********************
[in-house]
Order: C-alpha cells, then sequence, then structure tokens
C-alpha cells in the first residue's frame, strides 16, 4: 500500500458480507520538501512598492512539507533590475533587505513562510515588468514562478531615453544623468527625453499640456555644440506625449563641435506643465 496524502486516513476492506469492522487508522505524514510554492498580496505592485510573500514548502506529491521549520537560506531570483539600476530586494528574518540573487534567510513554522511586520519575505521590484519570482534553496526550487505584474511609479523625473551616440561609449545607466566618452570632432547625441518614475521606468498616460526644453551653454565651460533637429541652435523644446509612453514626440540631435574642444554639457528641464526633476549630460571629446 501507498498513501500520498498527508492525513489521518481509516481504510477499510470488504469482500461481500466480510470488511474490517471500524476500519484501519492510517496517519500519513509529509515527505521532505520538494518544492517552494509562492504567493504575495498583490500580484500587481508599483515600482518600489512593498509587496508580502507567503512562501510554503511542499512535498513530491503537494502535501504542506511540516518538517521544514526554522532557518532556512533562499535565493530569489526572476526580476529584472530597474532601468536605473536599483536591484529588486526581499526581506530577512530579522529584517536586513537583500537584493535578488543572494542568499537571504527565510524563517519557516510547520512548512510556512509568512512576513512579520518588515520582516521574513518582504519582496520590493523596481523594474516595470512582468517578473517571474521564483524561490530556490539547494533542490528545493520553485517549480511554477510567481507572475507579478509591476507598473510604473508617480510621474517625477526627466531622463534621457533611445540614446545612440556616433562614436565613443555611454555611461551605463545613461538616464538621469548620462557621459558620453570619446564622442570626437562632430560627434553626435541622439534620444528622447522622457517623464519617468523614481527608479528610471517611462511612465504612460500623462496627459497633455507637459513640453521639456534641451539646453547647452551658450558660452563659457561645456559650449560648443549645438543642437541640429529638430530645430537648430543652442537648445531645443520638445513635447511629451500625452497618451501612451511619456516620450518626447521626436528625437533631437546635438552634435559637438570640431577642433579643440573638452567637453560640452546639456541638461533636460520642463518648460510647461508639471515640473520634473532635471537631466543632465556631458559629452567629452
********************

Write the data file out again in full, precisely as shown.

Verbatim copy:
[in-house]
Order: C-alpha cells, then sequence, then structure tokens
C-alpha cells in the first residue's frame, strides 16, 4: 500500500458480507520538501512598492512539507533590475533587505513562510515588468514562478531615453544623468527625453499640456555644440506625449563641435506643465 496524502486516513476492506469492522487508522505524514510554492498580496505592485510573500514548502506529491521549520537560506531570483539600476530586494528574518540573487534567510513554522511586520519575505521590484519570482534553496526550487505584474511609479523625473551616440561609449545607466566618452570632432547625441518614475521606468498616460526644453551653454565651460533637429541652435523644446509612453514626440540631435574642444554639457528641464526633476549630460571629446 501507498498513501500520498498527508492525513489521518481509516481504510477499510470488504469482500461481500466480510470488511474490517471500524476500519484501519492510517496517519500519513509529509515527505521532505520538494518544492517552494509562492504567493504575495498583490500580484500587481508599483515600482518600489512593498509587496508580502507567503512562501510554503511542499512535498513530491503537494502535501504542506511540516518538517521544514526554522532557518532556512533562499535565493530569489526572476526580476529584472530597474532601468536605473536599483536591484529588486526581499526581506530577512530579522529584517536586513537583500537584493535578488543572494542568499537571504527565510524563517519557516510547520512548512510556512509568512512576513512579520518588515520582516521574513518582504519582496520590493523596481523594474516595470512582468517578473517571474521564483524561490530556490539547494533542490528545493520553485517549480511554477510567481507572475507579478509591476507598473510604473508617480510621474517625477526627466531622463534621457533611445540614446545612440556616433562614436565613443555611454555611461551605463545613461538616464538621469548620462557621459558620453570619446564622442570626437562632430560627434553626435541622439534620444528622447522622457517623464519617468523614481527608479528610471517611462511612465504612460500623462496627459497633455507637459513640453521639456534641451539646453547647452551658450558660452563659457561645456559650449560648443549645438543642437541640429529638430530645430537648430543652442537648445531645443520638445513635447511629451500625452497618451501612451511619456516620450518626447521626436528625437533631437546635438552634435559637438570640431577642433579643440573638452567637453560640452546639456541638461533636460520642463518648460510647461508639471515640473520634473532635471537631466543632465556631458559629452567629452